Irradiation with shortwave ultraviolet radiation is referred to as UVB phototherapy. The patient, undressed, stands in a specially built cabinet with fluorescent light tubes to treat the entire body.
What is UVB phototherapy
Traditionally, broadband UVB was utilized, but narrowband UVB phototherapy (311nm) is becoming more popular. Each exposure includes increasing UVB doses (three to five times weekly until the skin condition has cleared, has failed to respond, or a pre-determined maximum number of treatments). The goal is to tint the skin a faint shade of pink without burning it.
Are the adverse effects of UVB phototherapy?
Sunburn may develop, with the severe symptoms appearing 8 hours following treatment. This will fade over the next few days and should be addressed with emollients on a regular basis.
UVB has effects that are similar to those of sun exposure. Excessive sun exposure causes skin to age and increases the risk of skin cancer.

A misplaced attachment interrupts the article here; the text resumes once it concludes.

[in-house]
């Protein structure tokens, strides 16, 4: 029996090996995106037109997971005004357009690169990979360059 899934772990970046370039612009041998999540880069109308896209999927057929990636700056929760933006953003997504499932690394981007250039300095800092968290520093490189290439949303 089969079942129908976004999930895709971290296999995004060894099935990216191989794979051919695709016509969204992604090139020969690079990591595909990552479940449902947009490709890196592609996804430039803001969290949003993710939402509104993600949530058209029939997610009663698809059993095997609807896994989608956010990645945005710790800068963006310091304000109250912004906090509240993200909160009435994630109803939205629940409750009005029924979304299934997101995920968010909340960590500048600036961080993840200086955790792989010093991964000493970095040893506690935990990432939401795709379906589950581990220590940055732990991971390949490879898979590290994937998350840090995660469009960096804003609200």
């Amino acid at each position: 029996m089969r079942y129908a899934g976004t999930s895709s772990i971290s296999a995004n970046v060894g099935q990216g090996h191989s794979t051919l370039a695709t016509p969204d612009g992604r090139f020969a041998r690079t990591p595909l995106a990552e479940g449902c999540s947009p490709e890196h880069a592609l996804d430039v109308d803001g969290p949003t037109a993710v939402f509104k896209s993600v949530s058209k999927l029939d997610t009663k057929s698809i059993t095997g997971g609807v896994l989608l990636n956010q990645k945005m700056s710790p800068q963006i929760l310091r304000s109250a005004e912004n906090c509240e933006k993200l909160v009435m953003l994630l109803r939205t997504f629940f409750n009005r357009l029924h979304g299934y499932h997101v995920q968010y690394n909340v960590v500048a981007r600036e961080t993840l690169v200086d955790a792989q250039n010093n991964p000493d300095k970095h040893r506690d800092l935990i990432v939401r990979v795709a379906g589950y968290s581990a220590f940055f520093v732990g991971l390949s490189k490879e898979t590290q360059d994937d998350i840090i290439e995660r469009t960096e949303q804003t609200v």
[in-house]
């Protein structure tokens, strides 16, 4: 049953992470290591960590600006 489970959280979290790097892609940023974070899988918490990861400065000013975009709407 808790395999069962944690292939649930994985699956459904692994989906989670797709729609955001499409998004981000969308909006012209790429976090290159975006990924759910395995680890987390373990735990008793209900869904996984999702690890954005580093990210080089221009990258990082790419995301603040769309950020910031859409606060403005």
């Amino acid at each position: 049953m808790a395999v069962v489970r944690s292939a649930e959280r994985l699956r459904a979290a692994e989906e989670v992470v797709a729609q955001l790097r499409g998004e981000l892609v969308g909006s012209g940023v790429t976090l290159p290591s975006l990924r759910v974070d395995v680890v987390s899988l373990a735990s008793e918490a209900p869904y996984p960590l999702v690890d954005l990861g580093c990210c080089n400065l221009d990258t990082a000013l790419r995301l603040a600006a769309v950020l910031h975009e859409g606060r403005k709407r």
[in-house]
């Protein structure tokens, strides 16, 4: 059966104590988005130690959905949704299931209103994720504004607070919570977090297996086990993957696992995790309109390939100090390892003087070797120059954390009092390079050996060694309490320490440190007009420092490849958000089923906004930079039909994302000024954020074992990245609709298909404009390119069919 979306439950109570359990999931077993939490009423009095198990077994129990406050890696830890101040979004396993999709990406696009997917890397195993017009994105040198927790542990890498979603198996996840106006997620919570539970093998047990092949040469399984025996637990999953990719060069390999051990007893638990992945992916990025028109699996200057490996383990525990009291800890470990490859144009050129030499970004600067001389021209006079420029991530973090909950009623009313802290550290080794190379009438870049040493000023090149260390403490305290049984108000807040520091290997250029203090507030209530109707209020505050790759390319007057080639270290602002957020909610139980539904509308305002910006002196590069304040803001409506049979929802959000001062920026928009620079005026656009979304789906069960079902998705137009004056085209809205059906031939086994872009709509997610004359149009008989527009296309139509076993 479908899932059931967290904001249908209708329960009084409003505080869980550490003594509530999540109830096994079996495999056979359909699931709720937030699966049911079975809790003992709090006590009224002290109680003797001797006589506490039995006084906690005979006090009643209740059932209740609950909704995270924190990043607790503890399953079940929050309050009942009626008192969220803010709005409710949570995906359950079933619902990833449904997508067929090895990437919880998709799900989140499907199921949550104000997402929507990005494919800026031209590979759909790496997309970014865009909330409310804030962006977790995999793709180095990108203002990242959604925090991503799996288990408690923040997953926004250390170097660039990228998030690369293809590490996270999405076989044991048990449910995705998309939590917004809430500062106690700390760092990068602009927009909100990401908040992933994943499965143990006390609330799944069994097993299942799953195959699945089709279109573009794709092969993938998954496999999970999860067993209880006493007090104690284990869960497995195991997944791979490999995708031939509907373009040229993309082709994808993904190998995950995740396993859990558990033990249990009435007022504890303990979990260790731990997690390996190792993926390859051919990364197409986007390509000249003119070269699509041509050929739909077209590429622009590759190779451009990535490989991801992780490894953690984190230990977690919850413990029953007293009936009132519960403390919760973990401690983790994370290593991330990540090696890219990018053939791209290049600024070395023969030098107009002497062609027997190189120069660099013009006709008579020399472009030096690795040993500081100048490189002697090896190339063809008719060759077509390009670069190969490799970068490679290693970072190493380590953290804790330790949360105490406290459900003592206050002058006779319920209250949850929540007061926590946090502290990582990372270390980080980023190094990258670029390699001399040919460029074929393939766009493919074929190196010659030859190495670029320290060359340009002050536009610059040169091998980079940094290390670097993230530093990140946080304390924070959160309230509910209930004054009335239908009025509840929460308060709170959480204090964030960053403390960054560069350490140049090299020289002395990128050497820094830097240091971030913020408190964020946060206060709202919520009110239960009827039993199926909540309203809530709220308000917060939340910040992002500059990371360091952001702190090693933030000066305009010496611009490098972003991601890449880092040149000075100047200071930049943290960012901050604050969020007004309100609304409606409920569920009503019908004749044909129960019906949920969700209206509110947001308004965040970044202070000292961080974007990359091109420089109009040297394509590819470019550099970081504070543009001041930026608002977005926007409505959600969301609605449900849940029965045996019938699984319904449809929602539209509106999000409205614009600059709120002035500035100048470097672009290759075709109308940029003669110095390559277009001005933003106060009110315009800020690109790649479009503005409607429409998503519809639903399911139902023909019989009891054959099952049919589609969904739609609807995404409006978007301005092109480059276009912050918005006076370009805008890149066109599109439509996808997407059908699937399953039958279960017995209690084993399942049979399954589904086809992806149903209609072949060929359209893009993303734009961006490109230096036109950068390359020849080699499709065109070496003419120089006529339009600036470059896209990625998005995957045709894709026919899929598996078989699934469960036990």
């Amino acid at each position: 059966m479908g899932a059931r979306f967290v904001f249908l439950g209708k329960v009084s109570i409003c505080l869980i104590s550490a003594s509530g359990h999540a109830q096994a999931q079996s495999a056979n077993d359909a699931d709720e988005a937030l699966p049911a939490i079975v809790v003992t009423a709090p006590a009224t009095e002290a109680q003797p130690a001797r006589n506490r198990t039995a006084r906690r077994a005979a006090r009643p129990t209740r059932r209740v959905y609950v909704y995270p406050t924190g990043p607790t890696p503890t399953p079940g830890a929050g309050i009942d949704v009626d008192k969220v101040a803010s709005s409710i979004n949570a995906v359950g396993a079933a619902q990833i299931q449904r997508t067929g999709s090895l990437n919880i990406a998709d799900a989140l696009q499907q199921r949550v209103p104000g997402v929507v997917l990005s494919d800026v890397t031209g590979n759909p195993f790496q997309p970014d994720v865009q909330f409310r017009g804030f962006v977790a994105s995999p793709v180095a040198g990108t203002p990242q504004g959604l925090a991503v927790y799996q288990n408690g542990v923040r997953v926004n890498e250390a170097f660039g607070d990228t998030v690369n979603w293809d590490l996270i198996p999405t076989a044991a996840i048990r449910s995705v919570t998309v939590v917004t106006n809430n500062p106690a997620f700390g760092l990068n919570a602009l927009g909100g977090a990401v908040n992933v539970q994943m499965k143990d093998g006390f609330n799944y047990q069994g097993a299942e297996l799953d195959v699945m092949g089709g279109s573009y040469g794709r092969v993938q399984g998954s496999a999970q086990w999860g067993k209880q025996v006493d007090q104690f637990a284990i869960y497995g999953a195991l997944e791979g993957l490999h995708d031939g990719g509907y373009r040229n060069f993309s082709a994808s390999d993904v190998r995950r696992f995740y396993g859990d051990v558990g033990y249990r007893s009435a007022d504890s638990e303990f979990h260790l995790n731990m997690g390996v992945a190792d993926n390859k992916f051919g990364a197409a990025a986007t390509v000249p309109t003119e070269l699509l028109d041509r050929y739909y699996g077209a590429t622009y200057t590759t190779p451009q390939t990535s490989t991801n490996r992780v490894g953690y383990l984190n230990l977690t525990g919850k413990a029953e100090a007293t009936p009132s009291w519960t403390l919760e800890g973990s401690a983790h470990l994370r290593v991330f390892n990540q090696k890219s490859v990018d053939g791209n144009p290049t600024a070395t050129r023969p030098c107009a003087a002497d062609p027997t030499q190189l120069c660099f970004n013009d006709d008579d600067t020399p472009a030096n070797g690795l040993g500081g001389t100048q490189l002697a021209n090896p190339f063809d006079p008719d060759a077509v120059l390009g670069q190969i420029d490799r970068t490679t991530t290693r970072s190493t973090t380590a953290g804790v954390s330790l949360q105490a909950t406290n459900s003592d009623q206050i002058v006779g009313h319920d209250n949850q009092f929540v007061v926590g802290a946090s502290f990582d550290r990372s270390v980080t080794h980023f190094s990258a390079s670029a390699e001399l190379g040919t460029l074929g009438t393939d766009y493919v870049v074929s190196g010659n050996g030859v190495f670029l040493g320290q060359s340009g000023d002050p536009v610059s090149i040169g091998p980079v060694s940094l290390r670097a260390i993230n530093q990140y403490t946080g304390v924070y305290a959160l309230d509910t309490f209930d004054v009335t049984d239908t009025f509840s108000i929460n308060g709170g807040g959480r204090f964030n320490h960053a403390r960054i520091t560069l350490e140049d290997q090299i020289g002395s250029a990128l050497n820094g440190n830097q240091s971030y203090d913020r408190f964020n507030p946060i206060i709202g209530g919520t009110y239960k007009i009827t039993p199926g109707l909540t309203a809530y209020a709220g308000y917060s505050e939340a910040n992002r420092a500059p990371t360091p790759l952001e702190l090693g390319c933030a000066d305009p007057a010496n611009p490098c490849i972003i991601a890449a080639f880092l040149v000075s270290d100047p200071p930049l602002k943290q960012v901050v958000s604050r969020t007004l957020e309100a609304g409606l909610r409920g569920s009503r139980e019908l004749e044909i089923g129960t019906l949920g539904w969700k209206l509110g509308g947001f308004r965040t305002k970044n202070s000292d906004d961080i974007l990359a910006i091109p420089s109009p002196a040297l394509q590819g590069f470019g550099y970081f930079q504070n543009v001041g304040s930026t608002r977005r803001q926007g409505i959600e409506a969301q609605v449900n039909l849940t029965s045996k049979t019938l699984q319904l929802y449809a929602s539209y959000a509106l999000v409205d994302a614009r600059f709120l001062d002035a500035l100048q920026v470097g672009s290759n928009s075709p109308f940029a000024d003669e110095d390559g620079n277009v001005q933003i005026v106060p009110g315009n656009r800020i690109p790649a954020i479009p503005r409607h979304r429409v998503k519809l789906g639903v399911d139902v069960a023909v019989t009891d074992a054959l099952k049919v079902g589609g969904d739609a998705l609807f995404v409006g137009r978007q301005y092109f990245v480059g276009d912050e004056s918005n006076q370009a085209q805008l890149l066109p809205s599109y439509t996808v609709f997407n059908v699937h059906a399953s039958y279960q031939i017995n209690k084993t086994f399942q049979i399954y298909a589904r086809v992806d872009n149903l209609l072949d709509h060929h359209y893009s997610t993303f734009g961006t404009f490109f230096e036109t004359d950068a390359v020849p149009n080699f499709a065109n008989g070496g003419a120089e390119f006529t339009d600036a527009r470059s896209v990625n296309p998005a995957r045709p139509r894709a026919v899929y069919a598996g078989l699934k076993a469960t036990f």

Instructions for patients choosing UVB phototherapy
- Keep all of your appointments. Allow time for adjustments.
- Inform the personnel of any health issues you may have, such as eye problems.
- Please inform the staff if you are taking any drugs. Some may increase your risk of burning.
- Except as recommended by your doctor or UVB staff, do not use any ointments or cosmetics (particularly perfumes and coal tar products).
- On both treatment and non-treatment days, avoid natural sun exposure.
- Before beginning treatment, apply a broad-spectrum sunscreen to your face and hands.
- Cover male genitalia; UV rays should not be allowed to reach this area.
- Make an appointment with your dermatologist on a regular basis.
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